About fifteen years ago, Browne was awash in financial troubles, twice divorced, and responsible for a little girl and a sickly mother. To combat her less-than-glamorous life, she and a clutch of friends took on the absurdly glamorous personas of the Sweet Potato Queens, parading around the streets of Mississippi in a sweet potato farm truck, dolled up in outrageous tiaras and feather boas. Soon enough the Sweet Potato Queens became something of a local phenomenon, which Browne parlayed into hilariously in-your-face columns about love, life, family, and men. The publication of her very first book The Sweet Potato Queens' Book of Love followed. The volume was an all-out explosion of ribald, good-natured advice (ex: "The True Magic Words Guaranteed to Get Any Man to Do Your Bidding") and, of course, a smashing recipe for the perfect margarita. With the massive success of Browne's first book, her life suddenly took a turn for the better and she became one of the hottest writers going. Her uproarious sequel God Save the Sweet Potato Queens solidified Browne's status as a role model for other women looking to break out of their shells. The book offered up more advice ("Dating for the advanced, or advancing"; "The joys of marriage -- if you must"), as well as more lip-smacking recipes.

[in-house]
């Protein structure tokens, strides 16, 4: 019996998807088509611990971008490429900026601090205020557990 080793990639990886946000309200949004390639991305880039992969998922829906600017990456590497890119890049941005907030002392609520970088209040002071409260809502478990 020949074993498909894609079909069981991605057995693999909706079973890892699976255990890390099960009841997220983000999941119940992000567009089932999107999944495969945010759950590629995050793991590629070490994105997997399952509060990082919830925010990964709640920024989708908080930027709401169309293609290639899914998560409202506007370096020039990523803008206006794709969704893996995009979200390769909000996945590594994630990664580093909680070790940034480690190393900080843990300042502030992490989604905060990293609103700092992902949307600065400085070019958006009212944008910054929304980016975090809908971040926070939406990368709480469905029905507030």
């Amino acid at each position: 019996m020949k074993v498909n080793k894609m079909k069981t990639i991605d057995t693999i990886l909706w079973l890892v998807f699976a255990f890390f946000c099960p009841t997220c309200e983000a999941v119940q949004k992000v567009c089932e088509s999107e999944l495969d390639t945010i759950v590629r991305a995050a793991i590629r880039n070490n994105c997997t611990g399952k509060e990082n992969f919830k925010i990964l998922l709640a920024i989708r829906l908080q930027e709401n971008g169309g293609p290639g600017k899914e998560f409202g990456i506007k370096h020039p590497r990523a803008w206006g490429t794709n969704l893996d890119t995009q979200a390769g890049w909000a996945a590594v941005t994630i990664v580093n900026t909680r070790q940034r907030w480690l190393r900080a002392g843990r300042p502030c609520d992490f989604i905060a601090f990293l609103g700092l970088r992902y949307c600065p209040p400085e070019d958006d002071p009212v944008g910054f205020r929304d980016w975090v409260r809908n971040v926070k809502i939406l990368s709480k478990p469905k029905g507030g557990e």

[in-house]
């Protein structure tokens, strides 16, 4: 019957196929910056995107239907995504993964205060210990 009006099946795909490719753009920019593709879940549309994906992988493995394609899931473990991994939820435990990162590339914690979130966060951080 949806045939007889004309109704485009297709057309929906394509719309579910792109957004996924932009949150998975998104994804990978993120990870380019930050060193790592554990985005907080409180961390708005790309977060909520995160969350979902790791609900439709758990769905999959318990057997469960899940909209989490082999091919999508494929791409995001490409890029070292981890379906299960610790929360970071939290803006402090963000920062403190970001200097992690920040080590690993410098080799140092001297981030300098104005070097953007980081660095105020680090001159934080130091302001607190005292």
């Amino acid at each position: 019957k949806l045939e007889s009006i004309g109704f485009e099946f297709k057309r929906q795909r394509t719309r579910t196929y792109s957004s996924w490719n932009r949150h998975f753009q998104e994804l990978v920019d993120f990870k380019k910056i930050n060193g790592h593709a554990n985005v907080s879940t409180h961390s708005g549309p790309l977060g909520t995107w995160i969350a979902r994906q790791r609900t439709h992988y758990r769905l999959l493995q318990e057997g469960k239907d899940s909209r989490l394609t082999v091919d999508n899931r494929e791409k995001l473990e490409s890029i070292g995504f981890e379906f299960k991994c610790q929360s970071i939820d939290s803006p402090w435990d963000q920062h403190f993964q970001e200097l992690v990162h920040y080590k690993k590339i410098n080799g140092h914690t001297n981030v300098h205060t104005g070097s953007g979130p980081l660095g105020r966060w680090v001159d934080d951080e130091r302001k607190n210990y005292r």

Such recipes were the chief focus of The Sweet Potato Queens' Big-Ass Cookbook (and Financial Planner) , a carefree compendium of secret recipes ("The Gooiest Cake in the World"; "Bitch Bar Bacon Swimps") and some tongue-in-cheek financial advice ("Hope that Daddy lives forever").

By now, the Sweet Potato Queens had grown into a veritable nationwide army, eager to devour new titles like The Sweet Potato Queens' Field Guide to Men and The Sweet Potato Queens' Wedding Planner/Divorce Guide. With The Sweet Potato Queens' First Big-Ass Novel, Browne's first foray into fiction, the origin of the Queens is finally (and fictionally) revealed. Publishers Weekly for one hopes that Conner's debut as a novelist is just the beginning of her fiction career, declaring it "a GEN-U-WINE page-turner of a novel" and rhapsodizing, "Browne's hilarious and heartwarming debut sets sturdy groundwork for future fictional follies."